Legal counsel, in-house and external, need to up their game in terms of proactive online brand protection strategies. While it’s common enough to register IP in the territories in which a brand will hope to do business, China is ignored too often,
even when the manufacturing base remains outside the country.

Searching online for the product description, not just the brand name, in various languages, may offer an insight into who else considers the product has potential, and where. Nefarious traders register brand names with regularity in their own territories often before the original has even got its first export order out of the country.

Case study

SnapDragon’s expertise in online brand protection stems from Rachel defending her own brand online, globally. Her baby product, sold around the world, was counterfeited some years ago, necessitating an instant proactive approach to identify and remove copycat products being sold online. 

SnapDragon’s ‘Swoop’ algorithms now monitor the world’s busiest online marketplaces to identify products which infringe our clients’ IP. Machine learning and AI combine key words, image recognition and various other ‘secret’ ingredients pertaining to each client’s supply chain, delivering fast, accurate listings of potentially fake products. Either the client, their counsel, or SnapDragon, then reports each infringement for removal, protecting the client’s revenues, reputation and, ultimately, customers. Available as a SaaS, or managed service, Swoop is now used the world over, by brands and law firms alike.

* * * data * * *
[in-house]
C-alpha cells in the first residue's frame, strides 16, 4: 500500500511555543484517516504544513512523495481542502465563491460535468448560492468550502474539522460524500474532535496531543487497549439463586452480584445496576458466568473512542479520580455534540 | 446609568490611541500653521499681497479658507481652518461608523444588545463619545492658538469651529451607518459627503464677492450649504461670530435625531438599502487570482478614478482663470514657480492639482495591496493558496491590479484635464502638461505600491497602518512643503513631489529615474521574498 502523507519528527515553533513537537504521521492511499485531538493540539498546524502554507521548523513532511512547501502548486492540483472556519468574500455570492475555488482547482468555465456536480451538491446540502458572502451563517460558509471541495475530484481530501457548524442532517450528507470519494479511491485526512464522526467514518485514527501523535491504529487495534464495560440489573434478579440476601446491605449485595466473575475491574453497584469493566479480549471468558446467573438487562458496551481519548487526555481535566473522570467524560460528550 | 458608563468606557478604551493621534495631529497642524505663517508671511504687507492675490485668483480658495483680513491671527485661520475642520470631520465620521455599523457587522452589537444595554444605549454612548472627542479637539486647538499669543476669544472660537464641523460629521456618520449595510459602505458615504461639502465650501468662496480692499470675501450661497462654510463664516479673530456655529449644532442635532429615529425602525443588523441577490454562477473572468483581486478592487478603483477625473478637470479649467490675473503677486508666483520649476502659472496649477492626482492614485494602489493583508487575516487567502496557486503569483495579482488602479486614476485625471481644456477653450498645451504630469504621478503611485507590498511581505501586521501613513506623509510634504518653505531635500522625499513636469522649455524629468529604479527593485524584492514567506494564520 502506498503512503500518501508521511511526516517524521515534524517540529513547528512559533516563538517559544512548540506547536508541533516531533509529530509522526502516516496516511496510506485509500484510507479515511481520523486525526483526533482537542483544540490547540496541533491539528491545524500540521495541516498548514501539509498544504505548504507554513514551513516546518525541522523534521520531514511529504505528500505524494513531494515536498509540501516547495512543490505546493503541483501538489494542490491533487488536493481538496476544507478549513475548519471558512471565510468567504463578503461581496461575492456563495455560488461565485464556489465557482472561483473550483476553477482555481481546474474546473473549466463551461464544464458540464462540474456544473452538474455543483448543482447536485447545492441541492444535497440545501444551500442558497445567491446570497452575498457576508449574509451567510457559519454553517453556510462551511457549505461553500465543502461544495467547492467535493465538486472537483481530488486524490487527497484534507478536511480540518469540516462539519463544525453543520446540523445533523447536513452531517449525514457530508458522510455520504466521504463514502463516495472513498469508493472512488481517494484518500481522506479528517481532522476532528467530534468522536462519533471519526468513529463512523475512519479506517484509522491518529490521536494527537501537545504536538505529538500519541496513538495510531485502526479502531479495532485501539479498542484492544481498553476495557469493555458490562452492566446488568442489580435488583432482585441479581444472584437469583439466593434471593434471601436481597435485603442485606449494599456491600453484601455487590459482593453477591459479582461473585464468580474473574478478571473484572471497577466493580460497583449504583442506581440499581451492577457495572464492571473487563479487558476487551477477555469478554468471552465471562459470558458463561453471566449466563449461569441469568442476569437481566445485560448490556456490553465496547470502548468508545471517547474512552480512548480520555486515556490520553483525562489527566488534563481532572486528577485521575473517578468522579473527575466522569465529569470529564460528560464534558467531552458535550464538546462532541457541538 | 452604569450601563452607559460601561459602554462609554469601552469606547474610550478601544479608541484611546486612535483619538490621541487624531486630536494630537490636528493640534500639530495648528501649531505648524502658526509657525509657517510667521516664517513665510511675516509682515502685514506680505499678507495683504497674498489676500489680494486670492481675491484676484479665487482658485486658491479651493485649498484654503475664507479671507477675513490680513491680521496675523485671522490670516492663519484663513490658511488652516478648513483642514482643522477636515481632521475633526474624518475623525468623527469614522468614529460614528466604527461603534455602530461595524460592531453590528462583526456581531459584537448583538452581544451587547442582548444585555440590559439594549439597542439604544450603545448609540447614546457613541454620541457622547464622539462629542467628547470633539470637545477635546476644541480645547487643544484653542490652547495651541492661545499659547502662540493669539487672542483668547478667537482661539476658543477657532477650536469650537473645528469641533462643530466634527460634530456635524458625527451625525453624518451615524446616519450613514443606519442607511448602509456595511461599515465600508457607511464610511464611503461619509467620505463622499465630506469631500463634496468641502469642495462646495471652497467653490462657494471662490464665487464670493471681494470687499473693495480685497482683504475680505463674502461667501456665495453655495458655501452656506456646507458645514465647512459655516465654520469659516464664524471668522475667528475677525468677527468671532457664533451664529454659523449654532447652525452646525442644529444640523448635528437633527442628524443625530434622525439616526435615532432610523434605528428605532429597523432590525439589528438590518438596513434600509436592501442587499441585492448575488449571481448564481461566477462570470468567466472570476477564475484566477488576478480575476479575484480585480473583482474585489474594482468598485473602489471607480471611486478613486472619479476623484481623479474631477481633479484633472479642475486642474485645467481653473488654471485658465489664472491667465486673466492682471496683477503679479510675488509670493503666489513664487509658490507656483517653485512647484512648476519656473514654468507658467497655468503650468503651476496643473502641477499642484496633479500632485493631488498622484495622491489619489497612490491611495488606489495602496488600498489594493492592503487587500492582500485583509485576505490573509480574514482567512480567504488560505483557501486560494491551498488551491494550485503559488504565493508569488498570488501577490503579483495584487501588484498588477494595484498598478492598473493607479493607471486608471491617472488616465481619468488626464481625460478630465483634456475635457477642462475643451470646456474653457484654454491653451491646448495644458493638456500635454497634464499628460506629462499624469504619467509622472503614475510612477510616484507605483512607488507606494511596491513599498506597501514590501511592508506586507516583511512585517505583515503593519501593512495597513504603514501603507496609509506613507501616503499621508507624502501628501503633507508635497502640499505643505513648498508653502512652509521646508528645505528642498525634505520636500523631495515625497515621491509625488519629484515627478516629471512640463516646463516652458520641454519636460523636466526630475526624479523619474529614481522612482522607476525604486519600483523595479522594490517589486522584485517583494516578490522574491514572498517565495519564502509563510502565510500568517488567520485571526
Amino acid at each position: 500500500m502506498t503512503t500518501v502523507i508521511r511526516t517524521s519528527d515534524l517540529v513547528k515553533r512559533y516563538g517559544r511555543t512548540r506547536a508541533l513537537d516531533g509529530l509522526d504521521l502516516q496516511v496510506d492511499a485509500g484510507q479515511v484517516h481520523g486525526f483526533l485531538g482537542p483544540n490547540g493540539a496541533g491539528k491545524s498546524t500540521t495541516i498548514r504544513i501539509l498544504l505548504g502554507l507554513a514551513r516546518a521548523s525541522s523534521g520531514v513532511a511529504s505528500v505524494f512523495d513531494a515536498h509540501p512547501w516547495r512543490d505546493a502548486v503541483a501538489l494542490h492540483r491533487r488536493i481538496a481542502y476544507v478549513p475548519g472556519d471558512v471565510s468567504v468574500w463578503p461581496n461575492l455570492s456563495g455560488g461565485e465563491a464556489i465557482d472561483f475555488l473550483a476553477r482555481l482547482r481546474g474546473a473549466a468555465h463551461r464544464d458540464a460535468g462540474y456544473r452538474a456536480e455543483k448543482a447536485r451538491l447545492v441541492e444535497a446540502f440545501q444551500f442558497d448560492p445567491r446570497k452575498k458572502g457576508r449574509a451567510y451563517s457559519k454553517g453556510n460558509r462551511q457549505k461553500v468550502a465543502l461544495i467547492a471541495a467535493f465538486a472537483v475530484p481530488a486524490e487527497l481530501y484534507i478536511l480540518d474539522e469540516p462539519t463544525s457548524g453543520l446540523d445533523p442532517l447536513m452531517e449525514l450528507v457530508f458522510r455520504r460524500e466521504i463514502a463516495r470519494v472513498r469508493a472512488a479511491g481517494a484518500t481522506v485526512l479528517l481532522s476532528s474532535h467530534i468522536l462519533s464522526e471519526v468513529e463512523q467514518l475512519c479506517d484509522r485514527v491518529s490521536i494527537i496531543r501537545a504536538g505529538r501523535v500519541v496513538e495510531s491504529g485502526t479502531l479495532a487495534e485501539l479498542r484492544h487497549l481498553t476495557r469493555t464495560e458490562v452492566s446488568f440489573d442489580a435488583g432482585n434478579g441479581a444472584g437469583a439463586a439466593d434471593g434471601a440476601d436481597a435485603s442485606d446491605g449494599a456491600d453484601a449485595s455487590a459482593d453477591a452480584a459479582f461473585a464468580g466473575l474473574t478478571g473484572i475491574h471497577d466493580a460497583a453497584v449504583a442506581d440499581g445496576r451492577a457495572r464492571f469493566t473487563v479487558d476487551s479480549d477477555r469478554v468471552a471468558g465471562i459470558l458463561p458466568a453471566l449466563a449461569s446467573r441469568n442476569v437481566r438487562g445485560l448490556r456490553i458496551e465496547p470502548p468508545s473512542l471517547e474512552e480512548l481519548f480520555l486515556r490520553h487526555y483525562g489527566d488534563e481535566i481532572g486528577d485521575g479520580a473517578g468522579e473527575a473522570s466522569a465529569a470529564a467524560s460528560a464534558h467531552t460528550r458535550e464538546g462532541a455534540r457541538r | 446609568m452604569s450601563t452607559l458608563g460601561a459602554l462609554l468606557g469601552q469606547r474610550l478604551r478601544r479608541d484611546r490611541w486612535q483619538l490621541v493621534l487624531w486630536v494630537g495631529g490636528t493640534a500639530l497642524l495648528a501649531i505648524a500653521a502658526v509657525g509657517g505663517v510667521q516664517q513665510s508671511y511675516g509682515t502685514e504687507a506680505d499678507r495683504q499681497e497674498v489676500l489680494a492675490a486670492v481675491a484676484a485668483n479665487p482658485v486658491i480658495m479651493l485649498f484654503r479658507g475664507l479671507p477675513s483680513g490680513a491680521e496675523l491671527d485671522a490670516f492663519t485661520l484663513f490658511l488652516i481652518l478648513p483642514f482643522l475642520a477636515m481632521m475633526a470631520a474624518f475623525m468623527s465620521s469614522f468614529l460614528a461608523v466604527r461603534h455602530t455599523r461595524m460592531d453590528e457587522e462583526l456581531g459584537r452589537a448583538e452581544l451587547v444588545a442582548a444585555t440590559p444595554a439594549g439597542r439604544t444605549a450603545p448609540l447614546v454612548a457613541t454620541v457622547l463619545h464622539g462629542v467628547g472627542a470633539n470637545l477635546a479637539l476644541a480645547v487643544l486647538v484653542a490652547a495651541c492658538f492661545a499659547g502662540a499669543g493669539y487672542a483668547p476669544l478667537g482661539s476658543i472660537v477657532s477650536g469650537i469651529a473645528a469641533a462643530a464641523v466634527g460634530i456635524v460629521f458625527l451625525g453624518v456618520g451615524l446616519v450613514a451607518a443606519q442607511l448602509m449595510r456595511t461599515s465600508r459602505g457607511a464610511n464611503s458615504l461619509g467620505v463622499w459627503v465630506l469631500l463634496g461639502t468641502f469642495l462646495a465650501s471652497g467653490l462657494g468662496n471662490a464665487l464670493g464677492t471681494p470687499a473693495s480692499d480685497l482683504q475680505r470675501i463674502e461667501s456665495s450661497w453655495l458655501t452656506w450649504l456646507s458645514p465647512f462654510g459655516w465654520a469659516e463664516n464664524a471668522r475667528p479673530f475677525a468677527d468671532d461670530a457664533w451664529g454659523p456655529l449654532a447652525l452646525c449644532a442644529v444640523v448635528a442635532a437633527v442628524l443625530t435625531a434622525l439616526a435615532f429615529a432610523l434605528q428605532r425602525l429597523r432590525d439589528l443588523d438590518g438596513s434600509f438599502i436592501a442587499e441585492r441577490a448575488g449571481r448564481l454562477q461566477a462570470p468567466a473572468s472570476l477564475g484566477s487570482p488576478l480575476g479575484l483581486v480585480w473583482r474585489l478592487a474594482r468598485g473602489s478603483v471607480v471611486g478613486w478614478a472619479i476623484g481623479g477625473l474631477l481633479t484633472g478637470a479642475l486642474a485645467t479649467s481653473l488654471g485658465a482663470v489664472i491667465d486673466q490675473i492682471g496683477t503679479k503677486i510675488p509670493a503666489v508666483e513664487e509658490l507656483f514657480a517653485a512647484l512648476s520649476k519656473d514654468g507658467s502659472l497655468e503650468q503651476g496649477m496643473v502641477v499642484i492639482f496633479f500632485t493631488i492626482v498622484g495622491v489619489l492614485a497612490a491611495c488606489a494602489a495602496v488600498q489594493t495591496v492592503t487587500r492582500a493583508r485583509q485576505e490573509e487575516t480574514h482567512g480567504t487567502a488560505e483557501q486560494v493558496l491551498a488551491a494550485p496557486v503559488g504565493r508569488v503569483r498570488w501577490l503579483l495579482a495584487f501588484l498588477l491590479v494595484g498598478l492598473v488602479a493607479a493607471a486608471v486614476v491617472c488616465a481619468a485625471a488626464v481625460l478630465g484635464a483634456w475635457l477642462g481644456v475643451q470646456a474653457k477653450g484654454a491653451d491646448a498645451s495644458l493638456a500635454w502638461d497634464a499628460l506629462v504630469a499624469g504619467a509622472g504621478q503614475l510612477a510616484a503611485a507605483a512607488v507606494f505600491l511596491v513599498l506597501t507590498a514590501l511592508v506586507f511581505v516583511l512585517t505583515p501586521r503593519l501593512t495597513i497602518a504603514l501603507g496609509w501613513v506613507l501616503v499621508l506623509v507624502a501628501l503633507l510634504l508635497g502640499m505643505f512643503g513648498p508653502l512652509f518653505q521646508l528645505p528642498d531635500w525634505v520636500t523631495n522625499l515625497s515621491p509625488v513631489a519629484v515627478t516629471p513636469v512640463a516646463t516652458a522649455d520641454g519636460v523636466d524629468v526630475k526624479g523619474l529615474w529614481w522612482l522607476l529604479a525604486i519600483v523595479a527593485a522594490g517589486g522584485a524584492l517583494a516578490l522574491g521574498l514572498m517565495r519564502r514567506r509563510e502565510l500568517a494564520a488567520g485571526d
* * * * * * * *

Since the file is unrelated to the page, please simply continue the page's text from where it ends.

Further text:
For IP advisors, territories where more protection is required are quickly identified; for the brand, products of concern are flagged and (along with the sellers) can be taken off line, and investigated further if necessary. Data is clustered and easily harvested, providing vital evidence for litigation.

All this said, everyone could be counselled to #taketimebuyingonline—whether just a quick brand purchase from the world’s favourite shopping portal, or a carefully considered but excellent deal from elsewhere.

Not only do counterfeits affect brands, reputations, revenues and customers, but the income derived from fakes finances the underground economy, drug and people trafficking, prostitution, and worse. As brand advisors, whether lawyers, counsel, attorneys, marketeers or simply employees, we all have a responsibility to prevent the brands for which we work, inadvertently funding such activities through simple ignorance of the issues they face.

As consumers we also have a responsibility to not purchase what might be a good, but harmful, deal, so #buyreal.

Whether as part of the overall business strategy, or as part of a formal commitment to corporate social responsibility, it’s simple common sense.

Rachel Jones is founder of SnapDragon Monitoring, a UK-based online brand protection company. Discovering SMEs had little support in this arena, she founded SnapDragon to cater for SMEs, and it now works with brands and law firms around the world. She can be contacted at:

Jet Doran is director of research at SnapDragon. A legal graduate, she has long been passionate about preventing illegal trade in fake goods. Doran leads SnapDragon’s team of multinational analysts, working for brands around the world. She can be contacted at:

SnapDragon, brand protection, counterfeits, luxury brands, CE certification, legal counsel, IP infringement, corporate social responsibility